"Hatred between Serbs and Albanians was intense," said one sister. "It was something we learned from childhood. Even after learning the truth, those feelings are not easily erased. Many of us had to make big changes to adopt Jehovah's thinking. Because of this hatred, even while learning that Jehovah is love, I tended to avoid a sister in the congregation just because she was a Serb. As I continued to study, however, I came to appreciate that while the teachings of other religions divide, the truth from Jehovah's Word unites." Has the transforming power of God's Word helped this sister to put on the new Christian personality? "Today," she reported, "I am happy to serve in the same congregation with my Serb brothers and sisters." (Colossians 3:7-11; Hebrews 4:12)
True Christian unity stands out in this religiously divided world. While nationalism was making people burn houses and throw hand grenades, our brothers were traveling to Belgrade, in Serbia, for a convention held in July 1998. Peacefully riding on the bus together were Albanians, Croatians, Macedonians, and Roma. Dashurie Gashi, who was on her way to that convention to be baptized, relates: "When the soldiers stopped the bus, we could see the look of shock on their faces. In the midst of all the ethnic tensions in these countries, here we were united as one people - Jehovah's people."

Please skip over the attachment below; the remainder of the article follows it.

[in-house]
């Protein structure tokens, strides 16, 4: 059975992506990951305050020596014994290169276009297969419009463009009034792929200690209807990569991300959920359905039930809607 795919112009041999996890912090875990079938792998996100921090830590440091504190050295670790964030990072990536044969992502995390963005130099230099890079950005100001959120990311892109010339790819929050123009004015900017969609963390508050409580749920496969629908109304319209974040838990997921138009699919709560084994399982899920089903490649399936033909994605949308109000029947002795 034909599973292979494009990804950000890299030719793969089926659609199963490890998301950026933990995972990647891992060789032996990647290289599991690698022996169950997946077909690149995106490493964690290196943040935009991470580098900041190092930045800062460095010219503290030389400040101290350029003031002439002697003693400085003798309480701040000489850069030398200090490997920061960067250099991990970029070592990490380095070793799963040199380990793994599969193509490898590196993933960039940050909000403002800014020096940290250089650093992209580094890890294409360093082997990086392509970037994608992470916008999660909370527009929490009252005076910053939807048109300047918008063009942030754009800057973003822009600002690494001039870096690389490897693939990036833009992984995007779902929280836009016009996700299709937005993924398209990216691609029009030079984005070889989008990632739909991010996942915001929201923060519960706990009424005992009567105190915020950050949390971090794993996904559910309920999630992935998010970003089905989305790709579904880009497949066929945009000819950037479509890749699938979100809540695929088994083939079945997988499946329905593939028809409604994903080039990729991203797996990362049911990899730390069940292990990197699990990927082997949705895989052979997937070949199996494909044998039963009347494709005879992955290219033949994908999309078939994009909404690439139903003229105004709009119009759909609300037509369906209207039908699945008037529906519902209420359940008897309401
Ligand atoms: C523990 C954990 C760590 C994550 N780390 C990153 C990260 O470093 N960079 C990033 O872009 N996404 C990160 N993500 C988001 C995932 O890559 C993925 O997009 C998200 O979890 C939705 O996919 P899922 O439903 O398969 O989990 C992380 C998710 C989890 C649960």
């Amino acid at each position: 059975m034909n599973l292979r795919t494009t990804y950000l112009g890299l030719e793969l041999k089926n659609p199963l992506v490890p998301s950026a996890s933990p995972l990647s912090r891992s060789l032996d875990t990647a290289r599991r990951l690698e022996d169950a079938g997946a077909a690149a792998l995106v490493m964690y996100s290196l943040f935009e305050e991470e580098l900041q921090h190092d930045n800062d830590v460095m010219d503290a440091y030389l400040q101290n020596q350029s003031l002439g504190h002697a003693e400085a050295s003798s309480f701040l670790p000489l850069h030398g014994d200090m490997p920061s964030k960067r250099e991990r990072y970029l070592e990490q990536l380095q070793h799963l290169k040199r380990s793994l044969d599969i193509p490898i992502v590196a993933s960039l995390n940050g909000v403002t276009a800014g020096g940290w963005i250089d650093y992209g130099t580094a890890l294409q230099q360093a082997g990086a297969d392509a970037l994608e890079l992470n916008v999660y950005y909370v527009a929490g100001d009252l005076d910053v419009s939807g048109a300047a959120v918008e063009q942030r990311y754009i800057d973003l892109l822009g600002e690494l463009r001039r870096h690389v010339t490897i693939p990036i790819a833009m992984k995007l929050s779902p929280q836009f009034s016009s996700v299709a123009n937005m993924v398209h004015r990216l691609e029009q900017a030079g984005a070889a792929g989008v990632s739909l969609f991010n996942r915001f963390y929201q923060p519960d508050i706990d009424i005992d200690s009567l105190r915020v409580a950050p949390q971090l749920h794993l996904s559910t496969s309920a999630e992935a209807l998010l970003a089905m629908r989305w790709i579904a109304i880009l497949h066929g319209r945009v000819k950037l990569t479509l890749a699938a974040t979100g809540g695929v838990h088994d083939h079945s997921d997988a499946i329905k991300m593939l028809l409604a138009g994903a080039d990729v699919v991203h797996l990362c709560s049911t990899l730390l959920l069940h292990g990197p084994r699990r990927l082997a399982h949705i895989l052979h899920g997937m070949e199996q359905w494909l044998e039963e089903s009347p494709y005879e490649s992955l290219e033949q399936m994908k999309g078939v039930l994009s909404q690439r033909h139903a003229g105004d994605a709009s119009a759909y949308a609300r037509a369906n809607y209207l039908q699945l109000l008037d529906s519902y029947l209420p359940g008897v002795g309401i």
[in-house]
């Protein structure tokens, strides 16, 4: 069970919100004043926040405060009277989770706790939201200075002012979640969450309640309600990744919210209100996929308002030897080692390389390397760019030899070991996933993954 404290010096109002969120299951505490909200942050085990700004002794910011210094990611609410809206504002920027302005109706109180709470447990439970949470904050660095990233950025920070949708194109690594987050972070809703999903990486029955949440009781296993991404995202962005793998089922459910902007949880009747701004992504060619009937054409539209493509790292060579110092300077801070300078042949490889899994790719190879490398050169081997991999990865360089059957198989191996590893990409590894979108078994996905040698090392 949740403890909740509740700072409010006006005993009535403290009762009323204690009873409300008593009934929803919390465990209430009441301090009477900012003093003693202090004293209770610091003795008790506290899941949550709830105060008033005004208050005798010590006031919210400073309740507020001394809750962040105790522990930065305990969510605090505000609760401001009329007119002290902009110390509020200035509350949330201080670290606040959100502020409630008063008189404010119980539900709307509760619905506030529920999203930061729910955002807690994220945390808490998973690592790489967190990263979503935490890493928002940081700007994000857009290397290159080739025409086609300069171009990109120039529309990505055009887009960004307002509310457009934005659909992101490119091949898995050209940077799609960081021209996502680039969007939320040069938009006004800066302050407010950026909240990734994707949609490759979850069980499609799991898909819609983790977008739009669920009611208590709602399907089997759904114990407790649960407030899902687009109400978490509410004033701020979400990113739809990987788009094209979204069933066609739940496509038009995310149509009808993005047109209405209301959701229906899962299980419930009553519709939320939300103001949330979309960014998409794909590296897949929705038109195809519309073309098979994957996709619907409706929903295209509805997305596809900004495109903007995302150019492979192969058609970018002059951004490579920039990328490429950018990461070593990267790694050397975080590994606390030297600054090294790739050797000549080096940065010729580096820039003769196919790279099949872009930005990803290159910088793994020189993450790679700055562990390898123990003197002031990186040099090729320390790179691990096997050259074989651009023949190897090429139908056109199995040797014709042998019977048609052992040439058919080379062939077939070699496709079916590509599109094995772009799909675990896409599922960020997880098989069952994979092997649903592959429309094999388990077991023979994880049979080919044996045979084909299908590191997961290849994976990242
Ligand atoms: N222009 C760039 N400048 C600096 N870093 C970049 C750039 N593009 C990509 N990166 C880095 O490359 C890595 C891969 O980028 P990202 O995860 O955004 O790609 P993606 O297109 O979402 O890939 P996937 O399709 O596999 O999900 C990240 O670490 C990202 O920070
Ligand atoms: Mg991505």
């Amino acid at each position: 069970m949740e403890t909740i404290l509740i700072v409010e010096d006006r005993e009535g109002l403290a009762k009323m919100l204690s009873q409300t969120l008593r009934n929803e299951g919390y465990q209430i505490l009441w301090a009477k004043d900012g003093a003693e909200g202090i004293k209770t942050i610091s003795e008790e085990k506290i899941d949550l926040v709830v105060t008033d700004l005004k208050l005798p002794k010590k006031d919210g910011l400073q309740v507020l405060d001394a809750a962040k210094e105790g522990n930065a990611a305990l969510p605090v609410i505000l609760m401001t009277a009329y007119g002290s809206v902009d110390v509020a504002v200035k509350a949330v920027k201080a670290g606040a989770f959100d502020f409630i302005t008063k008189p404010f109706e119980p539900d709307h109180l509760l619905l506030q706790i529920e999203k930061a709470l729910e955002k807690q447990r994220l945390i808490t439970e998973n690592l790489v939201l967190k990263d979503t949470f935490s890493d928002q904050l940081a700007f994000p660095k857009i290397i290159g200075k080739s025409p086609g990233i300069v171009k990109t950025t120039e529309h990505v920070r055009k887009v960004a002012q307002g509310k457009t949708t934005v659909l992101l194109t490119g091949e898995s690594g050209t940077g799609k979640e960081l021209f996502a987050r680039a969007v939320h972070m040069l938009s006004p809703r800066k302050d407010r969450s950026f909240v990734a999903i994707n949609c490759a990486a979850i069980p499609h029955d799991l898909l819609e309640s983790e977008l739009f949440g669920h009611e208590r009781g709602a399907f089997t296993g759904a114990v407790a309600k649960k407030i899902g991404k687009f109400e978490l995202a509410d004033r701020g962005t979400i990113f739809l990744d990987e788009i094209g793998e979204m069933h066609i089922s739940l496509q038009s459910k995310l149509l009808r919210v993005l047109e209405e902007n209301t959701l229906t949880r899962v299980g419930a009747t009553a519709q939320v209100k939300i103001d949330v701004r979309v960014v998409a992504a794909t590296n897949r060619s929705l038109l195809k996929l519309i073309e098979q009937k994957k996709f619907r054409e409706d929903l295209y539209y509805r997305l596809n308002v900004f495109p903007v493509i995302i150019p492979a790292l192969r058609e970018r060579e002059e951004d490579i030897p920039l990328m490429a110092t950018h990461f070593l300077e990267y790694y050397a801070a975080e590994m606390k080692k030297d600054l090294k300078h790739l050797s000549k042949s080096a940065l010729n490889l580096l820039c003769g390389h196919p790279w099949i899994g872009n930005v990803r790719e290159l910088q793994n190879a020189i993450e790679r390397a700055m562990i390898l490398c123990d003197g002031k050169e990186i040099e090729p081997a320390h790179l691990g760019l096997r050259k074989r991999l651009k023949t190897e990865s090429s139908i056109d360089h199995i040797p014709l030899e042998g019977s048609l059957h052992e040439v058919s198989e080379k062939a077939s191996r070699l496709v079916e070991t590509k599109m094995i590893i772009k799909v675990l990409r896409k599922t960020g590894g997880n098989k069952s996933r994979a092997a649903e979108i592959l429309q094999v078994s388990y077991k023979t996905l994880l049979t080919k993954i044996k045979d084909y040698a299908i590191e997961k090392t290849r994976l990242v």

-end of part one-